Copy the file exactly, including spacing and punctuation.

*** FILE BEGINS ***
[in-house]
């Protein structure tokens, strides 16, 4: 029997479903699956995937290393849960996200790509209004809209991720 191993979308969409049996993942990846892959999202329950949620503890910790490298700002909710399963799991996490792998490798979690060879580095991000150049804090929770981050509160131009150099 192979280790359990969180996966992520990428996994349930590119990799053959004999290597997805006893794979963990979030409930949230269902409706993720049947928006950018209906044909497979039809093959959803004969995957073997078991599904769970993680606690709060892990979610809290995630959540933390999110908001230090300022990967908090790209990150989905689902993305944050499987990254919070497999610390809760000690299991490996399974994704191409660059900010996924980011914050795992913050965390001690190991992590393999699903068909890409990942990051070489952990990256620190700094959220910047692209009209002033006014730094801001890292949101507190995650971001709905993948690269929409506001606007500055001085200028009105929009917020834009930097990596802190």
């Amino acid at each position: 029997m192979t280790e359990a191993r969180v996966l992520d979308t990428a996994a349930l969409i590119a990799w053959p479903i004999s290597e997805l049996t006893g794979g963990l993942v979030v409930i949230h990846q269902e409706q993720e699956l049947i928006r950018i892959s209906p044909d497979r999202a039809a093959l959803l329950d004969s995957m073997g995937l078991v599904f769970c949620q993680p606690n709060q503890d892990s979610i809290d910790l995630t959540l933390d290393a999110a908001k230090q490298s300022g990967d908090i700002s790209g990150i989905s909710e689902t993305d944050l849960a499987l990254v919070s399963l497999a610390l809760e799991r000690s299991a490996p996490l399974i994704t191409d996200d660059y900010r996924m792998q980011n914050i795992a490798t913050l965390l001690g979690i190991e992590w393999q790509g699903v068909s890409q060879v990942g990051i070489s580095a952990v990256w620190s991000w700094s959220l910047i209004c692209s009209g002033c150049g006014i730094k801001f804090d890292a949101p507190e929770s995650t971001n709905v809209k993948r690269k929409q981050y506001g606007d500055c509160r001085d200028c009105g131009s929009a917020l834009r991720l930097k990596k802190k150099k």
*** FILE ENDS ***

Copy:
[in-house]
């Protein structure tokens, strides 16, 4: 029997479903699956995937290393849960996200790509209004809209991720 191993979308969409049996993942990846892959999202329950949620503890910790490298700002909710399963799991996490792998490798979690060879580095991000150049804090929770981050509160131009150099 192979280790359990969180996966992520990428996994349930590119990799053959004999290597997805006893794979963990979030409930949230269902409706993720049947928006950018209906044909497979039809093959959803004969995957073997078991599904769970993680606690709060892990979610809290995630959540933390999110908001230090300022990967908090790209990150989905689902993305944050499987990254919070497999610390809760000690299991490996399974994704191409660059900010996924980011914050795992913050965390001690190991992590393999699903068909890409990942990051070489952990990256620190700094959220910047692209009209002033006014730094801001890292949101507190995650971001709905993948690269929409506001606007500055001085200028009105929009917020834009930097990596802190």
């Amino acid at each position: 029997m192979t280790e359990a191993r969180v996966l992520d979308t990428a996994a349930l969409i590119a990799w053959p479903i004999s290597e997805l049996t006893g794979g963990l993942v979030v409930i949230h990846q269902e409706q993720e699956l049947i928006r950018i892959s209906p044909d497979r999202a039809a093959l959803l329950d004969s995957m073997g995937l078991v599904f769970c949620q993680p606690n709060q503890d892990s979610i809290d910790l995630t959540l933390d290393a999110a908001k230090q490298s300022g990967d908090i700002s790209g990150i989905s909710e689902t993305d944050l849960a499987l990254v919070s399963l497999a610390l809760e799991r000690s299991a490996p996490l399974i994704t191409d996200d660059y900010r996924m792998q980011n914050i795992a490798t913050l965390l001690g979690i190991e992590w393999q790509g699903v068909s890409q060879v990942g990051i070489s580095a952990v990256w620190s991000w700094s959220l910047i209004c692209s009209g002033c150049g006014i730094k801001f804090d890292a949101p507190e929770s995650t971001n709905v809209k993948r690269k929409q981050y506001g606007d500055c509160r001085d200028c009105g131009s929009a917020l834009r991720l930097k990596k802190k150099k």